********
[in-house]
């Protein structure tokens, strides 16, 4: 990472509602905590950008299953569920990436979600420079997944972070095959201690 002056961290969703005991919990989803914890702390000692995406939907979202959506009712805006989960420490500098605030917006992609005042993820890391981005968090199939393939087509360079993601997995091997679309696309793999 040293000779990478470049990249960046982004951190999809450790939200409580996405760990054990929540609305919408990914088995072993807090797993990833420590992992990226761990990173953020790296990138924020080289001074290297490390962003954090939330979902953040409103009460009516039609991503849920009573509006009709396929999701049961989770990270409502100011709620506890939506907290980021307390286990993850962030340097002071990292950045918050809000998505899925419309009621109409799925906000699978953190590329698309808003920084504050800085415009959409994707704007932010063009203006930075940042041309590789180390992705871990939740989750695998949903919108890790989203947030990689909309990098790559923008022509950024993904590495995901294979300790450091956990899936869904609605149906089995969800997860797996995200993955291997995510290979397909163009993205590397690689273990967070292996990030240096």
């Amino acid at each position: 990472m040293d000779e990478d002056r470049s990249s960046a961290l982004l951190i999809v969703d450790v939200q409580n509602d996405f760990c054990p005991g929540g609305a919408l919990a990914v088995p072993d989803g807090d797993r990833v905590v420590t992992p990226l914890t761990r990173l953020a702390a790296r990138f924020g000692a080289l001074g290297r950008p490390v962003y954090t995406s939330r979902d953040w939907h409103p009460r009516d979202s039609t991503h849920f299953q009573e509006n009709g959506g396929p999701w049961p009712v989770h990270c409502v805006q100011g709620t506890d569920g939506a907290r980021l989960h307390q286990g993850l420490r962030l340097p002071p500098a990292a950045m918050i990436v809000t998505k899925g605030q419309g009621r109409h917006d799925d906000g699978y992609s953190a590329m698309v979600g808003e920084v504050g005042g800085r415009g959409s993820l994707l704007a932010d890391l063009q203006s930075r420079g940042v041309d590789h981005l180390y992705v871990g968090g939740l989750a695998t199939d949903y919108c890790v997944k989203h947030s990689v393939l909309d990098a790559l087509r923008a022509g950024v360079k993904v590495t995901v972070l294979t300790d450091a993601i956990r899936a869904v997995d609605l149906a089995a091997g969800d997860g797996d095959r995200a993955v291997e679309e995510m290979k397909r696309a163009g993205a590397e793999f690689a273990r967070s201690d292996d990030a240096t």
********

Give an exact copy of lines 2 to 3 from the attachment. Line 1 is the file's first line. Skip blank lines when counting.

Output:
């Protein structure tokens, strides 16, 4: 990472509602905590950008299953569920990436979600420079997944972070095959201690 002056961290969703005991919990989803914890702390000692995406939907979202959506009712805006989960420490500098605030917006992609005042993820890391981005968090199939393939087509360079993601997995091997679309696309793999 040293000779990478470049990249960046982004951190999809450790939200409580996405760990054990929540609305919408990914088995072993807090797993990833420590992992990226761990990173953020790296990138924020080289001074290297490390962003954090939330979902953040409103009460009516039609991503849920009573509006009709396929999701049961989770990270409502100011709620506890939506907290980021307390286990993850962030340097002071990292950045918050809000998505899925419309009621109409799925906000699978953190590329698309808003920084504050800085415009959409994707704007932010063009203006930075940042041309590789180390992705871990939740989750695998949903919108890790989203947030990689909309990098790559923008022509950024993904590495995901294979300790450091956990899936869904609605149906089995969800997860797996995200993955291997995510290979397909163009993205590397690689273990967070292996990030240096």
């Amino acid at each position: 990472m040293d000779e990478d002056r470049s990249s960046a961290l982004l951190i999809v969703d450790v939200q409580n509602d996405f760990c054990p005991g929540g609305a919408l919990a990914v088995p072993d989803g807090d797993r990833v905590v420590t992992p990226l914890t761990r990173l953020a702390a790296r990138f924020g000692a080289l001074g290297r950008p490390v962003y954090t995406s939330r979902d953040w939907h409103p009460r009516d979202s039609t991503h849920f299953q009573e509006n009709g959506g396929p999701w049961p009712v989770h990270c409502v805006q100011g709620t506890d569920g939506a907290r980021l989960h307390q286990g993850l420490r962030l340097p002071p500098a990292a950045m918050i990436v809000t998505k899925g605030q419309g009621r109409h917006d799925d906000g699978y992609s953190a590329m698309v979600g808003e920084v504050g005042g800085r415009g959409s993820l994707l704007a932010d890391l063009q203006s930075r420079g940042v041309d590789h981005l180390y992705v871990g968090g939740l989750a695998t199939d949903y919108c890790v997944k989203h947030s990689v393939l909309d990098a790559l087509r923008a022509g950024v360079k993904v590495t995901v972070l294979t300790d450091a993601i956990r899936a869904v997995d609605l149906a089995a091997g969800d997860g797996d095959r995200a993955v291997e679309e995510m290979k397909r696309a163009g993205a590397e793999f690689a273990r967070s201690d292996d990030a240096t």